Goodie Mob’s “Soul Food” Introduced the Dirty South. 20 Years Later, It’s Still Got the Recipe.
On November 7, 1995, Atlanta Hip-Hop group Goodie Mob released its debut album, Soul Food. Cee Lo Green, Big Gipp, Khujo, and T-Mo blended conscientious lyrics with Southern sensibilities, and many Heads claim the LP featured the first use of the term “Dirty South” in a Rap lyric. The album would prove to be a harbinger of forthcoming Hip-Hop from the region, helping to pave the way with artists like Outkast to make the Southern United States as big of a Rap contender as the East and West coasts. A little more than 20 years later, the LaFace Records release is being rightfully remembered by the group’s founding members and its fans as historic and unprecedented on a nationwide scale, but also a very personal example of hometown heroes just doing what they did best, embracing distinction and eccentricity as badges of honor.
In the two decades since its release, Soul Food has proven itself to be only an appetizer, the first mainstream introduction to Southern Rap and, as Big Gipp and Soul Food production team Organized Noize‘s co-founder Rico Wade shared with Watch Loud, it was only a reaction to already existing conditions. “There was a revolution going on in music itself, says Gipp. “We had always had heroes in Atlanta like Raheem The Dream and Shy D and Ichiban Records. But once L.A. Reid and Babyface really got a swing of they thing and really started showing us how to make records, that was the first time that we could say that we were playing ball on a national level.” Goodie Mob played ball, running it so far down the court that an entirely new school of creativity was forming, one that changed the way LaFace was viewed as a label. Gipp explains: “You have to remember: there’s a first wave of LaFace artists that didn’t sell any records. The second wave started with TLC, Outkast and us and that was a new beginning for Atlanta.” It wasn’t all salutations and accolades from the rest of the country, however. As Rico Wade remembers it, upon the release of the album the group still had an uphill battle. “Goodie Mob had been introduced. Cee-Lo had just got ‘Rap of the Month’ in The Source [for his verse on Outkast’s ‘Git Up, Git Out’]… But we had also just won The Source Awards and got booed in New York. So they were confident, but we were still fighting that battle for New York.”
Soon enough, however, it became evident that Goodie Mob’s genuine and clearly defined individuality would come to be deeply appreciated in New York, a town known for being a tough crowd but also a crowd which values authenticity and talent. Gipp remarks “We already knew what they was gon’ say in New York. But our thing was…you not going to be able to say we can’t rap; you not gonna say our beats is your beats and we not doing what y’all do. We gon’ do our own thing and we got the nuts to do it and we talented enough to do it.” Do their own thing they did, and the group famously went on to release “Cell Therapy,” their first single against what would have perhaps the more sound, logical, and safe choice for a lead single – “Thought Process,” which featured Andrew 3000. Despite “Cell Therapy”‘s controversial history – “the label’s apprehension and an MTV ban” – it’s the group’s signature track and emblematic of prescient creative decisions that continue to make Atlanta (and the South as a whole) continuously bold and unique in its sound.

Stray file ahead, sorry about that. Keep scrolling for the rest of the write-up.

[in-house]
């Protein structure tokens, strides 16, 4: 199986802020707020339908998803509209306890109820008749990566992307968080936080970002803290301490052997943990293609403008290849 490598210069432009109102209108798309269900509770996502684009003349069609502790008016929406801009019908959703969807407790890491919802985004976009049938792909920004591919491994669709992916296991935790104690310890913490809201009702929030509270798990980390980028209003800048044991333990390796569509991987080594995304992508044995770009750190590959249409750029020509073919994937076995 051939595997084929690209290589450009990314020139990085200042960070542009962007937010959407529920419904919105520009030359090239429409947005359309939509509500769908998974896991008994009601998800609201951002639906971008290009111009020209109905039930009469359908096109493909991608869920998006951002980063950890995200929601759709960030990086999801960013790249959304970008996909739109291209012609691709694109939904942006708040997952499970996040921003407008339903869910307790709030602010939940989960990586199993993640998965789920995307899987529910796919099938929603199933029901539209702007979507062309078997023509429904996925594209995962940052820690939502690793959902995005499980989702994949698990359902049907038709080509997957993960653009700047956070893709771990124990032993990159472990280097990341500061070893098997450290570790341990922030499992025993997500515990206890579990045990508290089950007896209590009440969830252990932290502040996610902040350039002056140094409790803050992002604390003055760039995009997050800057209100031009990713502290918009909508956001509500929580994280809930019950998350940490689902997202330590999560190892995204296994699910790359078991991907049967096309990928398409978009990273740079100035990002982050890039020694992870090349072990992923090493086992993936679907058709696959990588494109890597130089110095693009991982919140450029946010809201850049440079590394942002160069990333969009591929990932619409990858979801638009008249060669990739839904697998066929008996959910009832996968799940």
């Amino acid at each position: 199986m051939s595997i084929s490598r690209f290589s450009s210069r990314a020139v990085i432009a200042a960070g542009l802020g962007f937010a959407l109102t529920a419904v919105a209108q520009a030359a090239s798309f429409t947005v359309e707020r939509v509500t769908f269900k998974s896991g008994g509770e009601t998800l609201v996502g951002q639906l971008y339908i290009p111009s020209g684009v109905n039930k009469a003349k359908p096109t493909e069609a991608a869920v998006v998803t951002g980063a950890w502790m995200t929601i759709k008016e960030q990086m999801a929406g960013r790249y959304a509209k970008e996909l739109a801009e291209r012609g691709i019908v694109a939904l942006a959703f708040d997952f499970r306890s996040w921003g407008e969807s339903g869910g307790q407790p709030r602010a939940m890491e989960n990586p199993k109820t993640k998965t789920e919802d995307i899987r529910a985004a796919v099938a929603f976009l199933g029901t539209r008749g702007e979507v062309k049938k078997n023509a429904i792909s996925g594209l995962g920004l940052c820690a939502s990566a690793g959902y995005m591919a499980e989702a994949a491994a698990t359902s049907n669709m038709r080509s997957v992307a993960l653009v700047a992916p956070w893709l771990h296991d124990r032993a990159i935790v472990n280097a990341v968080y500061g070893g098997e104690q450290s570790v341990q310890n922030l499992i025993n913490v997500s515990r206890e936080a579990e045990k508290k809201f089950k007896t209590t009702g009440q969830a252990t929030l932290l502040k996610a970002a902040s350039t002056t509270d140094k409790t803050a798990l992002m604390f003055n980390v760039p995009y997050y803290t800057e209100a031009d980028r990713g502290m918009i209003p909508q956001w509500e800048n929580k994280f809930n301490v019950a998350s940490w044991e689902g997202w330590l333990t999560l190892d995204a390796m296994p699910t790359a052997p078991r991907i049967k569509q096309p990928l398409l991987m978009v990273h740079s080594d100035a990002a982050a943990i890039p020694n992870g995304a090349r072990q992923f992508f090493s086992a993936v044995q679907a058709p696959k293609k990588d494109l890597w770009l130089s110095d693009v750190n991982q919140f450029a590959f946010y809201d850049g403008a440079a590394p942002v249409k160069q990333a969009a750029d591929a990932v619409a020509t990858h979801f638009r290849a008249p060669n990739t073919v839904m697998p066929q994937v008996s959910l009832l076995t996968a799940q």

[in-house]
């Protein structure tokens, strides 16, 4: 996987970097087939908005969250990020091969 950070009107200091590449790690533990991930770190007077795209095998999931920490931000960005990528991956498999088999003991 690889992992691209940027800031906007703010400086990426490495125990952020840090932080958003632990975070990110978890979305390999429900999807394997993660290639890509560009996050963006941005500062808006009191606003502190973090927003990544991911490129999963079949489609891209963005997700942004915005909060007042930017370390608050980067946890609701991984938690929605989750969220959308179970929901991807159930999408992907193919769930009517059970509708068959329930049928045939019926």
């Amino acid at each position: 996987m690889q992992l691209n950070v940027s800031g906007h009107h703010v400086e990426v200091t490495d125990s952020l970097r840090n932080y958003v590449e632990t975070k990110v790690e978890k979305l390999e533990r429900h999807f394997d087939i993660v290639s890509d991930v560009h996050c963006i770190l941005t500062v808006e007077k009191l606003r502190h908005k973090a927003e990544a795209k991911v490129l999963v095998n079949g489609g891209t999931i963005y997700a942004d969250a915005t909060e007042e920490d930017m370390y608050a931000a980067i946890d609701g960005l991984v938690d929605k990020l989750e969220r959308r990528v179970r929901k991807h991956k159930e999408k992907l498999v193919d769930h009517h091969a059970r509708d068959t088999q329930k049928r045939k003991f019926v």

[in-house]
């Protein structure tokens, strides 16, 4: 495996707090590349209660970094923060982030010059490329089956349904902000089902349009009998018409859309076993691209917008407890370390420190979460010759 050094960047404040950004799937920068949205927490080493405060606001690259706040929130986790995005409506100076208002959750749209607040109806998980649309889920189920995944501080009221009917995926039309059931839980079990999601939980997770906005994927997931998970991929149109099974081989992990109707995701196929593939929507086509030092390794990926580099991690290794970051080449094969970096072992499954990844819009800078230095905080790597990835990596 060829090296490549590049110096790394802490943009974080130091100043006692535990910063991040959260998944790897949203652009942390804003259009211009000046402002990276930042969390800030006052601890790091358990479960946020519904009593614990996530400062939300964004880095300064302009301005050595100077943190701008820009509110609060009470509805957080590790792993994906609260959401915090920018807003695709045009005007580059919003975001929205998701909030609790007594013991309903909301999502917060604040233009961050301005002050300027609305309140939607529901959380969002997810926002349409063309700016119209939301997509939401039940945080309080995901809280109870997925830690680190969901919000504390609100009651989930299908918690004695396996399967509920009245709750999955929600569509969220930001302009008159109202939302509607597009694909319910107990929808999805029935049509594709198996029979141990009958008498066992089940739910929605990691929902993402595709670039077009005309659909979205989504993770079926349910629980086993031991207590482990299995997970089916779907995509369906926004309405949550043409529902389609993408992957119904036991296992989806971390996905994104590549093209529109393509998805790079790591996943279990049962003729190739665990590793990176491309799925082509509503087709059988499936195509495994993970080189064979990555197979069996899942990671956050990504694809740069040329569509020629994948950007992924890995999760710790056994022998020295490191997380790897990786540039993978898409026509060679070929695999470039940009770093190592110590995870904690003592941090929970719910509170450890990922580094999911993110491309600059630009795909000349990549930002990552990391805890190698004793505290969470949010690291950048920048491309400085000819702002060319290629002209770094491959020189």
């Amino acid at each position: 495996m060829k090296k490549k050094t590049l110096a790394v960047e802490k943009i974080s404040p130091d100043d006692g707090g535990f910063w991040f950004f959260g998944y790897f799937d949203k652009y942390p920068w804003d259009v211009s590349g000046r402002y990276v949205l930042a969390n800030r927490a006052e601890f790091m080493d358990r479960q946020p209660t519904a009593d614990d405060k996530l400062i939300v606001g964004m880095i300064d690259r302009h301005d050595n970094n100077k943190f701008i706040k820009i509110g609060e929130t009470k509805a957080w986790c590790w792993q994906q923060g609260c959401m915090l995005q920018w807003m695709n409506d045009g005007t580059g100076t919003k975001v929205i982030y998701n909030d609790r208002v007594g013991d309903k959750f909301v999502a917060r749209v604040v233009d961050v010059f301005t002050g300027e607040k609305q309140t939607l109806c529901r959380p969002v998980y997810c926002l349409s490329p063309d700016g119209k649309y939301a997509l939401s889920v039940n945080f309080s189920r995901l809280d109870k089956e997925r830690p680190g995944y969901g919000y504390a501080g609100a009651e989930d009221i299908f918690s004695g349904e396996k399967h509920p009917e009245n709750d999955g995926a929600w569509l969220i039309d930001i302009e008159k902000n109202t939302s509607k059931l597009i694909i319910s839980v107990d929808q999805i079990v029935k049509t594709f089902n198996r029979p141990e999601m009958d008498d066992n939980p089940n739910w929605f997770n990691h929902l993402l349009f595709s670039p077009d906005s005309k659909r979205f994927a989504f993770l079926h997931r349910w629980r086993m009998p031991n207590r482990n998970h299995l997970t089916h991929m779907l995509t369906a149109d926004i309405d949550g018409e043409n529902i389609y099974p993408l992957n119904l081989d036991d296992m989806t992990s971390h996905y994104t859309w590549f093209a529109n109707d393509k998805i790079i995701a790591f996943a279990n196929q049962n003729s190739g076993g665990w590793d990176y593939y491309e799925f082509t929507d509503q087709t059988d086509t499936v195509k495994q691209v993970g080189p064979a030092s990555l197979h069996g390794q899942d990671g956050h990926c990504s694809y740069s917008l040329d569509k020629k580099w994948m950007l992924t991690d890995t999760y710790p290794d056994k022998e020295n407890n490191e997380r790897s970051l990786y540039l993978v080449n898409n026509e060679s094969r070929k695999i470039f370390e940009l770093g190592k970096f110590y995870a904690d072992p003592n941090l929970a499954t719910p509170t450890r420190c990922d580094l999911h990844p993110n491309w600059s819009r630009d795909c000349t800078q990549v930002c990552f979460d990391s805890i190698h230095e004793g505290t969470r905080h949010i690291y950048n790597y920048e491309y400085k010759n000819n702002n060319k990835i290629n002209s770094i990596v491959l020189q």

Atlanta’s bold and unique history exists beyond its musical output, and artists like Big Gipp understood the tremendous responsibility that came with being a visible artists from that city. “Martin Luther King Jr. is from Downtown Atlanta…for us, that meant something. We grew up with Civil Rights leaders…when we made music, we actually felt like we had to do something to make those guys proud of us. That’s why it’s always been a message in our music, because we always felt like they were listening. And if they were listening, we wanted to make sure that we represented what an Atlanta Black man and what the culture of Atlanta is to the world correctly, Gipp shares. The group’s former manager Bernard Parks credits Goodie Mob with bringing that great sense of pride in Atlanta’s history to a mainstream audience upon the release of Soul Food. “Really, at that time, Atlanta had no identity. And Goodie Mob defined it,” argues Parks.
20 years later, the group’s influence is hard to ignore but for the most part it isn’t remembered outside of the group’s relationship with Outkast, the more commercially successful of the two. As Watch Loud points out, “20 years later, the anniversary of Soul Food passes with nary a special or tribute. No documentaries or anniversary concerts,” but Big Gipp is not phased. “It’s just the joy of still being able to be a force in music in a business that’s not designed for us to make it that long” that he holds on to. “Especially being from my era. It’s just great to know that our fans know that we’re still together, the business hasn’t torn us apart, our kids still hang together and we still cool. And I just don’t think it’s no other group of men that came in the business at the ages we did and they still together like this.”
As Atlanta’s Rap scene continues to shine with artists like Childish Gambino, Lecrae, Janelle Monae, Raury, and Rome Fortune building upon ATL’s rich history, Soul Food may suffer from a strange irony. At the time of its release, it was deemed too left-field, weird, and disconnected to its critics, but the aforementioned Atlanta artists have each, to some extent, built or themselves a huge following based on exactly that – ignoring road markers and instead opting for the quirky, different experiences they have each celebrated through their music. After all of these years, Soul Food still deserves a place at the head of the table.